It’s a wild ride to West Bali. Invigorating is another way to describe the four-hour drive from Denpasar. As trucks and motorbikes play dodgems, I put all my faith in our trusty driver and concentrate on the spectacular scenery on the way to West Bali.
We pass a Hindu wedding ceremony, a religion that peacefully lives alongside Islam and Christianity; where pork and beef are revered by the other. Thirty years ago the road wasn’t even sealed and it would take up to 10 hours of jostling to arrive. In some ways, it has been a blessing that progress has been slow in the west; it’s like the old Bali we all fell in love decades ago.
Where to stay in West Bali
Even now, there is only a smattering of resorts and guesthouses – and then there are the sublime Melaya Villas Bali. So exclusive, a motorbike escorts us off the highway through a slim opening in the jungle.
Three bedrooms hang off the central pavilion, which are refreshingly air-conditioned, and can also be opened up to catch the breeze. The open bathrooms are a treat and there’s nothing quite like showering amid palm fronds beneath the stars. Just beware of the wildlife, I won’t go into details but they can be curious and at times a little too friendly.
The fully equipped kitchen is the domain of the on-site chef, who ensures the only decision to make is what to eat. The Nespresso machine is both a connection to reality and a gentle reminder of our remoteness as the pods are impossible to source in this corner of the island. Even though we were reminded to bring our own pods, which I completely forgot about, rich local Balinese coffee soothes my caffeine cravings.
The friendly staff remain discreet, and yet appear on demand for any whim whether it be a trip to the shops, a heavenly massage (which I highly recommend – bliss!), laundry or a tour guide.
What to do in West Bali
We’re met by Nono Supano who provides tours to West Bali National Park, and just a short distance away it’s the only national park on the island and offers land and sea adventures. Once home to the now extinct Bali tiger, the park is a lush sanctuary of untouched beaches, mountains and wildlife. The national park includes Menjangan Island famed for its snorkelling, diverse coral reefs and tropical fish as well as the hawksbill turtle and barking deer.
West Bali National Park is home to a wide range of wildlife including cheeky monkeys, monitor lizards, crabs at low tide, wild boar, civets, deer and approximately 290 species of birdlife. If you’re lucky you might spot a leopard while on safari, the rare and shy mouse deer or the elusive white Bali starling.
The park offers a range of jungle treks from short walks along flat trails, to two or three-hour treks, to long uphill challenges. Other activities include horse riding, safari tours, snorkelling, diving and boat charters. The park has several dining options including the Octagon Ocean Club and the iconic Bali Tower Bistro constructed from five huge logs climbing into the canopy and offering 360-degree views across the park and ocean.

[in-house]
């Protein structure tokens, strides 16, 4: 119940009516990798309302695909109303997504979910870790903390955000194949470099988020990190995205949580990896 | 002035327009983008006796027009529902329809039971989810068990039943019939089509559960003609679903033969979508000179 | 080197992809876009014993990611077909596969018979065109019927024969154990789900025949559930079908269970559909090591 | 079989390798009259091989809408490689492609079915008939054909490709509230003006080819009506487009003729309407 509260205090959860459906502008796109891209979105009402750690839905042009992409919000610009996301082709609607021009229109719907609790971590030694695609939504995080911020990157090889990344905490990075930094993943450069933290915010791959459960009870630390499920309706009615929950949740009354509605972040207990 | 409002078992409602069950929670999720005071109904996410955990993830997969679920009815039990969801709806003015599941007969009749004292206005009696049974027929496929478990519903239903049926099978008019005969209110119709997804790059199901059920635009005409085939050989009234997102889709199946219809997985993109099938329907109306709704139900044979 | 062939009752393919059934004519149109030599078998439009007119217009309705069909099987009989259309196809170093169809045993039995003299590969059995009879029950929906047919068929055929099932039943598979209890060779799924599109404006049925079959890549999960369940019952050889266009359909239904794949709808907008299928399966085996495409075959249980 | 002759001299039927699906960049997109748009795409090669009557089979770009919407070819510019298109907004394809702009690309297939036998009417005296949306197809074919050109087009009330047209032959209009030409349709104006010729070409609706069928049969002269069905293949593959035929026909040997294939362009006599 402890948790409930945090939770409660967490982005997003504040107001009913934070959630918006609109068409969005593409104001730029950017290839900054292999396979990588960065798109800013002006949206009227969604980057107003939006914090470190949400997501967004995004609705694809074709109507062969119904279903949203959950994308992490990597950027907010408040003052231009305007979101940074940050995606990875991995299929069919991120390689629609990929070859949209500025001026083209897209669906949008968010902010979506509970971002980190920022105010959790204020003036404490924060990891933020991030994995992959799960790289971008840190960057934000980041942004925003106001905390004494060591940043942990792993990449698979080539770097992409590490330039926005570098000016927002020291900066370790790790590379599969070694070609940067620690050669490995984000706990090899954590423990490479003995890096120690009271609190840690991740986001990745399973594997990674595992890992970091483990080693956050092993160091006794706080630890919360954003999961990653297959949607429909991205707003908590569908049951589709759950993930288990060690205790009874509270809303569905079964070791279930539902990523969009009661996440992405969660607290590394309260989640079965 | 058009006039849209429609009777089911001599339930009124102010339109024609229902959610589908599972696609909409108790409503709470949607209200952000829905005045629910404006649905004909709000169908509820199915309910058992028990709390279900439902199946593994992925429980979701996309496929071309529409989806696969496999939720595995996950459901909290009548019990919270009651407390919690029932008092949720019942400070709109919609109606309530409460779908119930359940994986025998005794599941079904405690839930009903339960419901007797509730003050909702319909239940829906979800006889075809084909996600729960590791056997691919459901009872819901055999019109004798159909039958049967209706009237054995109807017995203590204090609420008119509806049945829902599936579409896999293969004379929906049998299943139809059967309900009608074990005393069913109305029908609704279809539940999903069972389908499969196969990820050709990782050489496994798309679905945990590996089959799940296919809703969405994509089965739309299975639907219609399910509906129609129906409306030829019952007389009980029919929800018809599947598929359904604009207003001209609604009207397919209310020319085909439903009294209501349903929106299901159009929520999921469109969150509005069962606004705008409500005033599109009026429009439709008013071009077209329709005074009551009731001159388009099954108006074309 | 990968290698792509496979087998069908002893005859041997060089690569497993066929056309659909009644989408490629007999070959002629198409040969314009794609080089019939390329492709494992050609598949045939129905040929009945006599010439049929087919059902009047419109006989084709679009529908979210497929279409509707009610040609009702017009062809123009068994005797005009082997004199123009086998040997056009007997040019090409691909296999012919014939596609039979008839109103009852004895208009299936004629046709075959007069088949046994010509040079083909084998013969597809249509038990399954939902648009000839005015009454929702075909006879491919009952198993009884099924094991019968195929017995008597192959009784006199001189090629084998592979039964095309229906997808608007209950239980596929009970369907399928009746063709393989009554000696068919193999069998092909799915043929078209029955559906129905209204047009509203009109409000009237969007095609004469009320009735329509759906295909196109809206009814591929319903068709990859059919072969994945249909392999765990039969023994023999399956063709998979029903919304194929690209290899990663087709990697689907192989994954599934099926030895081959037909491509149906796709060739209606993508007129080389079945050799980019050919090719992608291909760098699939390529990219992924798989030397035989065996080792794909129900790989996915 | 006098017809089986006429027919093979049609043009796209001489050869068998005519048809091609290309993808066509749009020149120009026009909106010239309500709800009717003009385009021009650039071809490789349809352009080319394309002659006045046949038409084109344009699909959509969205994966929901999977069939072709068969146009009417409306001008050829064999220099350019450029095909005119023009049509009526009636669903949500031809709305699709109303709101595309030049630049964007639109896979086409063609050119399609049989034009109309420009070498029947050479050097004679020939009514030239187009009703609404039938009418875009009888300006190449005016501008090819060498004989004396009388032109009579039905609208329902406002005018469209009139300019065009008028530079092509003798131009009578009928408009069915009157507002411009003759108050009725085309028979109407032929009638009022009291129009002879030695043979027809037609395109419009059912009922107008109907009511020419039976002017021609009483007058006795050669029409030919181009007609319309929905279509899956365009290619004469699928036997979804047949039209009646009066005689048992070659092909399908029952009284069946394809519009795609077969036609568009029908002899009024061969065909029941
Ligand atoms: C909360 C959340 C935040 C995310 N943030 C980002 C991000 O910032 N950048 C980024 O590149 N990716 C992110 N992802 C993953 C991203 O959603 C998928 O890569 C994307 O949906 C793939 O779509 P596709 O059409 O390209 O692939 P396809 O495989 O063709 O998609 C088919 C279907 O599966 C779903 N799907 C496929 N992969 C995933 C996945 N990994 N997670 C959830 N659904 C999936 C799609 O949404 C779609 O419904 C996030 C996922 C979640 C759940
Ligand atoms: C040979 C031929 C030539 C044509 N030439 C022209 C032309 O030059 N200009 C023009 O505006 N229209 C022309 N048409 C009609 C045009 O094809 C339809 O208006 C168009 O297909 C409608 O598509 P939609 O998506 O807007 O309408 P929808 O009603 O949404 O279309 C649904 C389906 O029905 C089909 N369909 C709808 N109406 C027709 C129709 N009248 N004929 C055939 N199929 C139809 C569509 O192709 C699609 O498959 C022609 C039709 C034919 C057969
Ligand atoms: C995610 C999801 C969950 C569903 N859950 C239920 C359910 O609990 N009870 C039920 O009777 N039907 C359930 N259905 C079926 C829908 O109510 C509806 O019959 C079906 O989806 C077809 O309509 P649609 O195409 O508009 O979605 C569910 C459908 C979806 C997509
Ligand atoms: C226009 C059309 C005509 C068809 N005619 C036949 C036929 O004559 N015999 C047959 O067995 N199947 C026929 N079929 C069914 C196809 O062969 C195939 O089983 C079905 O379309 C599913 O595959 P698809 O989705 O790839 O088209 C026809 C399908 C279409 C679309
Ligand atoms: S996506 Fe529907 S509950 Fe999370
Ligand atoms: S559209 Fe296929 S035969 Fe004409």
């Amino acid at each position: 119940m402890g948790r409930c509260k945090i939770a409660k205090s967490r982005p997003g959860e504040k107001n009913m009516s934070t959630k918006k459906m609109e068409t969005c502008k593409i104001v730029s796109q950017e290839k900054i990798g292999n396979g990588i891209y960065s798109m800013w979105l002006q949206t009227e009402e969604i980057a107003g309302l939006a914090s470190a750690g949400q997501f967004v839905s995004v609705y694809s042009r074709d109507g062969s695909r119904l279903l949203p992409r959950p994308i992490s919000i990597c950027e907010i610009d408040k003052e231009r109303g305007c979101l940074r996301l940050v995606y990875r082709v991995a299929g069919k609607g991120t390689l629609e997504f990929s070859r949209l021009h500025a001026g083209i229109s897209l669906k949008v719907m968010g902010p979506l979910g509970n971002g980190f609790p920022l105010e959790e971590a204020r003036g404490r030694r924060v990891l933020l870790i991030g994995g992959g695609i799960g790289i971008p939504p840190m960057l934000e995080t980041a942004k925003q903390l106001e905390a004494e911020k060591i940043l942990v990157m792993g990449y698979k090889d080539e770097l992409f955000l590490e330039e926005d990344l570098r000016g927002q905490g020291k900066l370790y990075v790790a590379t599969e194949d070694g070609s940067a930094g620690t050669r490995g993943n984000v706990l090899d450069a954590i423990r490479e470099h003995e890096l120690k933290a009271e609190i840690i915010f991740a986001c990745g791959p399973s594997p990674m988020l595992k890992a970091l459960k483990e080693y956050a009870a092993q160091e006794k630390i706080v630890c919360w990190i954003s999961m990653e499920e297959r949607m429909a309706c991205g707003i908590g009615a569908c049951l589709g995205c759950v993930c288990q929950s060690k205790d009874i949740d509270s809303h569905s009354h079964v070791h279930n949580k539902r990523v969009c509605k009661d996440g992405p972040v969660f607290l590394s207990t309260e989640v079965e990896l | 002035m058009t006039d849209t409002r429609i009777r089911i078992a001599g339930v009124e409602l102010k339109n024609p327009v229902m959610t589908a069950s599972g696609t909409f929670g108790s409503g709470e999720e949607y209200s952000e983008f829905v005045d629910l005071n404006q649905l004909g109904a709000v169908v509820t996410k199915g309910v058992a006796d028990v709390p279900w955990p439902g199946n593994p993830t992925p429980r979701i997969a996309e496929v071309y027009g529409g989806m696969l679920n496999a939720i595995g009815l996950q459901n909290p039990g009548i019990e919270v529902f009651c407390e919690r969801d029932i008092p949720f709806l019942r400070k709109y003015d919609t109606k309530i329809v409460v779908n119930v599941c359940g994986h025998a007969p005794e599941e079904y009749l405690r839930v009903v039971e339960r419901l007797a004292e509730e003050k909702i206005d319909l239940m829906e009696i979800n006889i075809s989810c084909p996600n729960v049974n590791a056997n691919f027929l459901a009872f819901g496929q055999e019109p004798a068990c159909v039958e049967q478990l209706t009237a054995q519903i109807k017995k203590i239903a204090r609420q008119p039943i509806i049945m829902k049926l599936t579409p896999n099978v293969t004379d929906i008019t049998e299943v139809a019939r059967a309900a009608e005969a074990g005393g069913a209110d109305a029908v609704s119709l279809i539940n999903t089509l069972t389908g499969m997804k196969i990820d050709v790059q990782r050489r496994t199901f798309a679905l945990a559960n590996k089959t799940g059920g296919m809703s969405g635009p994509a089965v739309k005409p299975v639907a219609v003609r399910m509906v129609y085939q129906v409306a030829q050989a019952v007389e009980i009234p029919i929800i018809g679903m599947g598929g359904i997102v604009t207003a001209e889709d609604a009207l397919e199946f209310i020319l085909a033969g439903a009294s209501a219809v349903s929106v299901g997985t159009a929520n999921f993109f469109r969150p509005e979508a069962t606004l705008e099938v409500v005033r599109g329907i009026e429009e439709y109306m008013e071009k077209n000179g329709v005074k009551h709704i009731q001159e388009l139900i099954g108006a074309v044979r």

Nono recommends the mangrove tour and says, “The mangrove tour raises education and encourages the local fishermen to change their mindset to protect the greater good of the park.”
A strong advocate for eco-tourism, Nono has dedicated his life to educating the community about conservation and preservation, particularly with future generations in the school classroom. He strongly advises against feeding the animals as it’s bad for their digestive systems and they become aggressive, “For example, look at the monkey forest in Ubud. And when snorkelling from a boat, don’t use an anchor as it ruins the coral.”
Involved with the Biosphere Foundation, when he’s not proudly showing tourists his stunning backyard, or educating others, Nono volunteers in rubbish clean-ups. He was one of the first on the island to recycle plastic bags, which he crafts into bags, wallets and purses and sells at the park along with t-shirts with cute slogans like, “Don’t be trashy” and “Say NO to plastic.” He adds, “We must refrain from using plastic bags.” The funds he raises from the sales support the clean-ups of the vast stretches of gloriously empty beaches.
West Bali is a region well worth exploring for its numerous vibrant temples, mosques and churches, hot springs and the seductive sounds of gamelan amid evocative rice paddies sweeping down the mountains in verdant glory. There’s not a designer yogi insight.
The intrepid won’t be able to resist volcano climbing, canoeing on Dam Palasari, quad biking, surfing and scaling 2329 metres up Mount Bromo.
With the chaos of Denpasar over 130 kilometres away, West Bali feels like another world. It’s cooler on this side of the island allowing a welcome reprieve from the steamy humidity of January. Bali is fragmented into four main sections: north, south, east and west. According to the Balinese Mandala, the west is represented by yellow and is symbolic for purity; I couldn’t agree more.
As we reluctantly leave the Melaya Villas Bali, we could take the ferry three kilometres to Java. But alas, reality awaits, and we put off the inevitable with a leisurely drive north passing warungs (modest family-owned shop or café) dotted alongside the road. Those with time to spare can pause overnight on the black sands of Lovina before continuing onto Bedugal, in the heart of Bali, and its spectacular Tamblingan Lake and Pura Ulun Danu Bratan water temple.
With so much already lost on this glorious island of the gods, a visit west has blessedly reignited my passion for Bali.
Carmen Jenner was a guest of the Melaya Villas Bali.
If you’re hankering for more of Bali then why not read Ubud, Bali: Eat, Lay, Bend and Write.